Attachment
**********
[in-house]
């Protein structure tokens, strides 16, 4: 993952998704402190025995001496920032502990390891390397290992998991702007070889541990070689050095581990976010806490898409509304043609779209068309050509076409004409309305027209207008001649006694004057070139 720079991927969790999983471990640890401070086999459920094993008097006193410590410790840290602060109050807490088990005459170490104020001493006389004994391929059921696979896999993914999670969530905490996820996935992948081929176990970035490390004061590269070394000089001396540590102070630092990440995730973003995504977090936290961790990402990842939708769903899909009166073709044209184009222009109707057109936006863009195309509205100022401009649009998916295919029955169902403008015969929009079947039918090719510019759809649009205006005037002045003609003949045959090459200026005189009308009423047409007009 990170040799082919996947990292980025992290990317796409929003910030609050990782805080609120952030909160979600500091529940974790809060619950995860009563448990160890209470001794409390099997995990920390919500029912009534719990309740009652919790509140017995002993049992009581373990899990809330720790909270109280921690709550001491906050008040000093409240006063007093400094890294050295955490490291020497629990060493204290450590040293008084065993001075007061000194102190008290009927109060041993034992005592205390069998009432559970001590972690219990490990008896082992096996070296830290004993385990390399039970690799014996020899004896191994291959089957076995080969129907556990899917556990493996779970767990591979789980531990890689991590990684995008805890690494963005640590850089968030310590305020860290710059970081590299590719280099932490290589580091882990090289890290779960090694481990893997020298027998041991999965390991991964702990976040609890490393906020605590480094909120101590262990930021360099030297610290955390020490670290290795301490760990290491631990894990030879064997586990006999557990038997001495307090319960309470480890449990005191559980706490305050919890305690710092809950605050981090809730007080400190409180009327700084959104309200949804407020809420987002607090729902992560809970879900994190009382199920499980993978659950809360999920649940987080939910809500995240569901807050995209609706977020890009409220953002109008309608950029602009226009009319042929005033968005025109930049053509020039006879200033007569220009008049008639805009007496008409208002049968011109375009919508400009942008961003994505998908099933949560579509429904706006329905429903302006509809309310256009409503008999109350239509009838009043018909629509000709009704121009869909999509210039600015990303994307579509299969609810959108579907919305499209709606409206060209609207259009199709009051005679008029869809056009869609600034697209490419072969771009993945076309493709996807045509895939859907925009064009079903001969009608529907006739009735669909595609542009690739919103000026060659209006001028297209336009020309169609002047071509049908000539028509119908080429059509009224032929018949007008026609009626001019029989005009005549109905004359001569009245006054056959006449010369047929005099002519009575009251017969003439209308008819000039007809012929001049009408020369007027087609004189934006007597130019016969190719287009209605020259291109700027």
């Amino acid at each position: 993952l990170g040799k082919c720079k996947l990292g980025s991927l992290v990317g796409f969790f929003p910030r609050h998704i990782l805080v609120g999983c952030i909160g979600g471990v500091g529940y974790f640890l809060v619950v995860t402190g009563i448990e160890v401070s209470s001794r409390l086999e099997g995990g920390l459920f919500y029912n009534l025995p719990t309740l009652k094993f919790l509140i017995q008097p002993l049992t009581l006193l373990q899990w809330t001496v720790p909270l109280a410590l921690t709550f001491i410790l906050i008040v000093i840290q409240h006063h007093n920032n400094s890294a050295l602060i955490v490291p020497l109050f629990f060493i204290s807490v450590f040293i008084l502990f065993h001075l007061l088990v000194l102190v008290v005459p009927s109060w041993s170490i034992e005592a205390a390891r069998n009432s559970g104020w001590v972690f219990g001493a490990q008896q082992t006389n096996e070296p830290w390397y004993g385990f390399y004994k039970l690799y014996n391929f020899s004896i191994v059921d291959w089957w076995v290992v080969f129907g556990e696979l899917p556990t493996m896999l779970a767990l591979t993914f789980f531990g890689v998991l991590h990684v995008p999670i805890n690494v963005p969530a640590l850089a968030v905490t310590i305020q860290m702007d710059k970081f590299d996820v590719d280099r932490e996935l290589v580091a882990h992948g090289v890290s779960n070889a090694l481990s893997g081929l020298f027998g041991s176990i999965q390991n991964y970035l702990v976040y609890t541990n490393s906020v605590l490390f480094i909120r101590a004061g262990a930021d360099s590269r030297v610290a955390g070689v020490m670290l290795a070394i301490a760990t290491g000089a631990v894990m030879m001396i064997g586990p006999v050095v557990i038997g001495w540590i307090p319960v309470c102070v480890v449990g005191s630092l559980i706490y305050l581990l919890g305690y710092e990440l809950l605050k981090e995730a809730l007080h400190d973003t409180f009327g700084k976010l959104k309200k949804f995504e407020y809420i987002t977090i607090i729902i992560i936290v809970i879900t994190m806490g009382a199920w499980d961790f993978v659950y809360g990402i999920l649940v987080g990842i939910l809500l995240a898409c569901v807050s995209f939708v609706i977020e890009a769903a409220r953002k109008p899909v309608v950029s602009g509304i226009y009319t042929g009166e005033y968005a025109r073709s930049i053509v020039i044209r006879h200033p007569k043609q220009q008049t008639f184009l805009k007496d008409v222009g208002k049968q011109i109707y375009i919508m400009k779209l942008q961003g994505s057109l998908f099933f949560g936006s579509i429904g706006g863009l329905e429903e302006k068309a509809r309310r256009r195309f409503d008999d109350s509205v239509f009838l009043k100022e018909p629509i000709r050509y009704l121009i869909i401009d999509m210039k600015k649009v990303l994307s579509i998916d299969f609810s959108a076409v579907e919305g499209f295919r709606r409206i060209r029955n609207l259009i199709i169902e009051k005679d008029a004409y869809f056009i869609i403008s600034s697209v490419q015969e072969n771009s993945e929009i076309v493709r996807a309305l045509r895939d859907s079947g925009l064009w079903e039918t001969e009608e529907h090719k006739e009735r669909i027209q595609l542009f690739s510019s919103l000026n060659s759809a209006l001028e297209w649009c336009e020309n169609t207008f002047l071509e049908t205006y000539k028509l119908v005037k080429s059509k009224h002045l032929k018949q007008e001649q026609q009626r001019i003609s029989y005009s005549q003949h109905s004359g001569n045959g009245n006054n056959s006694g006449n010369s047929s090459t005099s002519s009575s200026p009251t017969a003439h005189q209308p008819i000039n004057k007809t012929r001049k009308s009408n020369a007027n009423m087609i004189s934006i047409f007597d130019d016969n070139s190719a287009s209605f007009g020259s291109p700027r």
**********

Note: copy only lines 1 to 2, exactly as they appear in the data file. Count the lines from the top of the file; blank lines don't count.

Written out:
[in-house]
């Protein structure tokens, strides 16, 4: 993952998704402190025995001496920032502990390891390397290992998991702007070889541990070689050095581990976010806490898409509304043609779209068309050509076409004409309305027209207008001649006694004057070139 720079991927969790999983471990640890401070086999459920094993008097006193410590410790840290602060109050807490088990005459170490104020001493006389004994391929059921696979896999993914999670969530905490996820996935992948081929176990970035490390004061590269070394000089001396540590102070630092990440995730973003995504977090936290961790990402990842939708769903899909009166073709044209184009222009109707057109936006863009195309509205100022401009649009998916295919029955169902403008015969929009079947039918090719510019759809649009205006005037002045003609003949045959090459200026005189009308009423047409007009 990170040799082919996947990292980025992290990317796409929003910030609050990782805080609120952030909160979600500091529940974790809060619950995860009563448990160890209470001794409390099997995990920390919500029912009534719990309740009652919790509140017995002993049992009581373990899990809330720790909270109280921690709550001491906050008040000093409240006063007093400094890294050295955490490291020497629990060493204290450590040293008084065993001075007061000194102190008290009927109060041993034992005592205390069998009432559970001590972690219990490990008896082992096996070296830290004993385990390399039970690799014996020899004896191994291959089957076995080969129907556990899917556990493996779970767990591979789980531990890689991590990684995008805890690494963005640590850089968030310590305020860290710059970081590299590719280099932490290589580091882990090289890290779960090694481990893997020298027998041991999965390991991964702990976040609890490393906020605590480094909120101590262990930021360099030297610290955390020490670290290795301490760990290491631990894990030879064997586990006999557990038997001495307090319960309470480890449990005191559980706490305050919890305690710092809950605050981090809730007080400190409180009327700084959104309200949804407020809420987002607090729902992560809970879900994190009382199920499980993978659950809360999920649940987080939910809500995240569901807050995209609706977020890009409220953002109008309608950029602009226009009319042929005033968005025109930049053509020039006879200033007569220009008049008639805009007496008409208002049968011109375009919508400009942008961003994505998908099933949560579509429904706006329905429903302006509809309310256009409503008999109350239509009838009043018909629509000709009704121009869909999509210039600015990303994307579509299969609810959108579907919305499209709606409206060209609207259009199709009051005679008029869809056009869609600034697209490419072969771009993945076309493709996807045509895939859907925009064009079903001969009608529907006739009735669909595609542009690739919103000026060659209006001028297209336009020309169609002047071509049908000539028509119908080429059509009224032929018949007008026609009626001019029989005009005549109905004359001569009245006054056959006449010369047929005099002519009575009251017969003439209308008819000039007809012929001049009408020369007027087609004189934006007597130019016969190719287009209605020259291109700027």